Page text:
That’s no Moon

First person view story where you talked smack about Captain Picard. You better hope Q swoops in to save your ass.

Say Kirk was better one more time I dare you

The Enterprise is on a heading towards an unknown moon-sized object spotted by one of their observatories situated on the outskirts of Federation space.

Normally a moon-sized object wouldn’t be all that special except this one is all alone in space. No planets. No sun. Just one lonely moon.

Upon arriving, they quickly see that this moon isnt a moon at all but what looks to be an artificial construct.

Like “what is a midi-chlorian anyway?”

In 10 forward, Ro is sitting alone near the windows. Data comes up and asks if he can join her, and Ro gladly accepts the company.

Data can sit with me any time

Despite the company, Ro still appears upset and Data asks her why. She explains that one of Bajor’s biggest holidays is coming up and none of her people are around for her to celebrate with.

She goes on to tell the story of the holiday which takes place 20,000 years ago during Bajor’s pre-industrial age. A ruthless warlord was marching against his neighbors and pillaging their resources. Eventually there was only one independent state left.

The state was small and attached to the main continent by a land bridge. They weren’t fighters but philosophers and artists. They didn’t stand much chance against the largest and most brutal army that had existed.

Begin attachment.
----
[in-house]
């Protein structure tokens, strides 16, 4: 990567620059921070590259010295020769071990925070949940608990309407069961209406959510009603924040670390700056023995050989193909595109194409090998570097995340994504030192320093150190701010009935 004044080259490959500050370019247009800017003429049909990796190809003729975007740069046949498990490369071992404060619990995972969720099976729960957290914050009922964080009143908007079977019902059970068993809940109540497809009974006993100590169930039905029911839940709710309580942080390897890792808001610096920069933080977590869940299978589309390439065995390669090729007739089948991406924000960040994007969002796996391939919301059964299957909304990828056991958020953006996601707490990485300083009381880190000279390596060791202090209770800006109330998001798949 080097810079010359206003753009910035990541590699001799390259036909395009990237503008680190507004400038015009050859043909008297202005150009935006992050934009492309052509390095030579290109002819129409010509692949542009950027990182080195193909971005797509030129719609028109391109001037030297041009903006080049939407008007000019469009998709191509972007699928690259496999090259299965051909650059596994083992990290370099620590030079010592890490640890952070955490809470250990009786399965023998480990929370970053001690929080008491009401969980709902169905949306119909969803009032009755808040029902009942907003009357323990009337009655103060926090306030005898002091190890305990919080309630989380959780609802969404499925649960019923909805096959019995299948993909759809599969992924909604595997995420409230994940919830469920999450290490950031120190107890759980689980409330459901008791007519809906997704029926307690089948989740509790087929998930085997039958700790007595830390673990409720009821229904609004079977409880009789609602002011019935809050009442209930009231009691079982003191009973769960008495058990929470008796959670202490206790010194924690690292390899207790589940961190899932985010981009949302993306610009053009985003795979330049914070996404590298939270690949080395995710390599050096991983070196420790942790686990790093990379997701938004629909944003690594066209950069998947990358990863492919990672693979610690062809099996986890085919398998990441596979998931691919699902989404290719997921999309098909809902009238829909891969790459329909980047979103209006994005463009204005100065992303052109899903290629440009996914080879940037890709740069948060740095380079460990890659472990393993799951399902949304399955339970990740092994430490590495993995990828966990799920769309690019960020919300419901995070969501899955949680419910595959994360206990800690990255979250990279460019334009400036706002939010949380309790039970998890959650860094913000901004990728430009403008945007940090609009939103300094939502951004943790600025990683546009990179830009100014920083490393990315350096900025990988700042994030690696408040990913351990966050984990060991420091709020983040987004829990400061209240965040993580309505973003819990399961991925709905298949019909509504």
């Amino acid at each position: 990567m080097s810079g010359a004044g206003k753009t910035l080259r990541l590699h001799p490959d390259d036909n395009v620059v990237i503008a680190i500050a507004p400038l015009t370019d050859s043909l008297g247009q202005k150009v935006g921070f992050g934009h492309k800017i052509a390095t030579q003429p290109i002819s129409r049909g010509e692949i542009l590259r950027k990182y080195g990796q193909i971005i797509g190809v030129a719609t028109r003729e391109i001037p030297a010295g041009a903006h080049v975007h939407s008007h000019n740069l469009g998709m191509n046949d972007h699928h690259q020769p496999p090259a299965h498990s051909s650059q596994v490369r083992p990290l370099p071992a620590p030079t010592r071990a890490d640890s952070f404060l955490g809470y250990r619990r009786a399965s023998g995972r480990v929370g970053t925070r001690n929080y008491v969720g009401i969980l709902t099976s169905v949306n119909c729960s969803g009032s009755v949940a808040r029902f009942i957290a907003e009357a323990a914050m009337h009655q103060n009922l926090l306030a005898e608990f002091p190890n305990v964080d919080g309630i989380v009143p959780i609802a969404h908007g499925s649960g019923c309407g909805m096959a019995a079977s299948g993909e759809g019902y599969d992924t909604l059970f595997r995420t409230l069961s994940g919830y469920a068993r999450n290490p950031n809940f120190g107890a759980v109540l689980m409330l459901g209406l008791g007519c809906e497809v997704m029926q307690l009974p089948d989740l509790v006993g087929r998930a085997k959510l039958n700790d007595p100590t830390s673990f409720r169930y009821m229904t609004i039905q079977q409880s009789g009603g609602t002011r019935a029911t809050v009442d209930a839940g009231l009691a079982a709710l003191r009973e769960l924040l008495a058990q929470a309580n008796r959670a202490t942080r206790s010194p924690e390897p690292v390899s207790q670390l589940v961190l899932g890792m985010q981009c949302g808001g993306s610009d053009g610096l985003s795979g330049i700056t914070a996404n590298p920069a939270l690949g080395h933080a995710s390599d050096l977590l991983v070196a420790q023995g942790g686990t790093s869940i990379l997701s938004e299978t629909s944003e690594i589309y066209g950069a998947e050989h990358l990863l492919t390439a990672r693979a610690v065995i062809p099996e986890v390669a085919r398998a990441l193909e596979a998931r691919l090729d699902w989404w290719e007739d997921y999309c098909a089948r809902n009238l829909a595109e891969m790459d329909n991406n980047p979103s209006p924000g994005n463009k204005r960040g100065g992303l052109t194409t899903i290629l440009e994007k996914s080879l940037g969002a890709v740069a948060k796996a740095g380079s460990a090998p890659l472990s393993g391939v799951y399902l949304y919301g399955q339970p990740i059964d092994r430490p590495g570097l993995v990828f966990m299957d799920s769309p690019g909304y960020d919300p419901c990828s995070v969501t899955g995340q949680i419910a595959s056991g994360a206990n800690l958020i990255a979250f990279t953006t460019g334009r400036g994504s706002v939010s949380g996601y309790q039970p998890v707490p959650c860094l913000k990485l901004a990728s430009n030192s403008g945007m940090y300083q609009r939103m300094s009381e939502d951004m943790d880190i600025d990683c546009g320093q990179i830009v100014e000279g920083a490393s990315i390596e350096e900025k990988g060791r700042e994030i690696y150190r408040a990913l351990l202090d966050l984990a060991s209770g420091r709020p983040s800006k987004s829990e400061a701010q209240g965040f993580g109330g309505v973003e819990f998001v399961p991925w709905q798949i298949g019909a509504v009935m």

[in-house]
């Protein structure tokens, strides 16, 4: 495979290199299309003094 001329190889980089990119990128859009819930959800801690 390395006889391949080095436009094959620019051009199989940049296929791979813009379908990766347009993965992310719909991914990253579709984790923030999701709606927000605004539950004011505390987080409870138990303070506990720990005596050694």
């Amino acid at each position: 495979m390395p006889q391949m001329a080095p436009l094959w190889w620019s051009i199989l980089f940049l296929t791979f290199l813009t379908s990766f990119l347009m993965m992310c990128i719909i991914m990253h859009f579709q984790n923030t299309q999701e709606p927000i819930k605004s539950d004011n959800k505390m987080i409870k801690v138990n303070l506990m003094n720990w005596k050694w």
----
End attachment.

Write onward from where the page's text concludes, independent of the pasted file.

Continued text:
As Ro told the tale of the large force crossing the bridge, their conversation is interrupted by Commander Riker ordering Data to the bridge. Data apologizes for the interruption and departs; leaving Ro alone again in 10 forward.

As Geordi lines up a shot in a game of pool, Riker’s voice chirps over the comm and orders the engineer to the bridge as well. O’Brien sarcastically remarks on the great timing while Geordi laments having to leave as he puts away his stick.

Bossman never cares for the struggle of the little people

The pair of men Geordi and Miles were up against begin to gloat. They were competing in a tournament and the rules say no postponement. If you lose your partner, you have one minute to find a new one or you forfeit. Which seems pretty harsh, really. Especially for a location where shit happens randomly all the time.

Miles refuses to forfeit and quickly looks around the room. He spots Counselor Troi off in the corner looking at a computer screen and he begs her to join his team.

Troi warns O’Brien that Betazoids don’t play pool but he doesn’t have any other options. The men tease O’Brien that he’s out of time but Troi stands and announces she’s his partner. The tournament can go on!

Jaysus that was close